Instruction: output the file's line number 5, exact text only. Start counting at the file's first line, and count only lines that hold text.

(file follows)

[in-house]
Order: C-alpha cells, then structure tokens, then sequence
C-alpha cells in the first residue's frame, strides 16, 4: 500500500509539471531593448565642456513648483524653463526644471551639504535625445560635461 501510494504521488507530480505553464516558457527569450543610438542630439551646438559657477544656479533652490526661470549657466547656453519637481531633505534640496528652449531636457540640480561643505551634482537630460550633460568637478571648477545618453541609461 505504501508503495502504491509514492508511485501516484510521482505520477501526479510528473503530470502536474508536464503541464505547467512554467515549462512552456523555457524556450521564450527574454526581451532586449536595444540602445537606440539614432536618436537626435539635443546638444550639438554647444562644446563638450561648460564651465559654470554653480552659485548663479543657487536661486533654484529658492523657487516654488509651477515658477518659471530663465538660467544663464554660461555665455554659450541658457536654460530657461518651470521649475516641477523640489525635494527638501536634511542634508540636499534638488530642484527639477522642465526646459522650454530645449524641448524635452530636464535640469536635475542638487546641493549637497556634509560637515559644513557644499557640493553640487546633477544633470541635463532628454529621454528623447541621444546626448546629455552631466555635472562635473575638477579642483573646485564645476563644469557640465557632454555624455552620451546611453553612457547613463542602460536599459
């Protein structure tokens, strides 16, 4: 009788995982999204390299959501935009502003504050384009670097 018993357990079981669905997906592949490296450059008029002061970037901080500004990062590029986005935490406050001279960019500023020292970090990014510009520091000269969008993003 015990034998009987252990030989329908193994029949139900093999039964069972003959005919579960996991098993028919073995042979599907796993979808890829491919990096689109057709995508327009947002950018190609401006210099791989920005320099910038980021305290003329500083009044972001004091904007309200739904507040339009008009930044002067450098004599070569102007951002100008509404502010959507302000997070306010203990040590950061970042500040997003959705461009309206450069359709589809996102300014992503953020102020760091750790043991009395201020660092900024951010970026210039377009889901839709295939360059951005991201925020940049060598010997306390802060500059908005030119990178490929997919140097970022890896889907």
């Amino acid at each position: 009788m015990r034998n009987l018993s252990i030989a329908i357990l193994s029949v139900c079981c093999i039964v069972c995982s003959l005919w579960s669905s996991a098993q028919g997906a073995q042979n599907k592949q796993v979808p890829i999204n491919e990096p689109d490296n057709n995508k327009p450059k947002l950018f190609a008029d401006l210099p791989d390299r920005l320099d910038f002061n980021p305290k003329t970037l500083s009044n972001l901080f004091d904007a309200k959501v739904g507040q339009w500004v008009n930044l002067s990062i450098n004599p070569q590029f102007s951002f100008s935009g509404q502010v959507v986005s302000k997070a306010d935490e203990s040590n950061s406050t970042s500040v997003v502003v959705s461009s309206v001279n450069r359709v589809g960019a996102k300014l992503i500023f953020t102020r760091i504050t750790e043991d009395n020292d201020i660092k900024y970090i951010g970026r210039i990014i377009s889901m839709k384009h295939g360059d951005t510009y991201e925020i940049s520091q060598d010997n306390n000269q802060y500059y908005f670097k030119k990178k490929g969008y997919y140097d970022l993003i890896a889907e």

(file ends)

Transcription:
């Amino acid at each position: 009788m015990r034998n009987l018993s252990i030989a329908i357990l193994s029949v139900c079981c093999i039964v069972c995982s003959l005919w579960s669905s996991a098993q028919g997906a073995q042979n599907k592949q796993v979808p890829i999204n491919e990096p689109d490296n057709n995508k327009p450059k947002l950018f190609a008029d401006l210099p791989d390299r920005l320099d910038f002061n980021p305290k003329t970037l500083s009044n972001l901080f004091d904007a309200k959501v739904g507040q339009w500004v008009n930044l002067s990062i450098n004599p070569q590029f102007s951002f100008s935009g509404q502010v959507v986005s302000k997070a306010d935490e203990s040590n950061s406050t970042s500040v997003v502003v959705s461009s309206v001279n450069r359709v589809g960019a996102k300014l992503i500023f953020t102020r760091i504050t750790e043991d009395n020292d201020i660092k900024y970090i951010g970026r210039i990014i377009s889901m839709k384009h295939g360059d951005t510009y991201e925020i940049s520091q060598d010997n306390n000269q802060y500059y908005f670097k030119k990178k490929g969008y997919y140097d970022l993003i890896a889907e």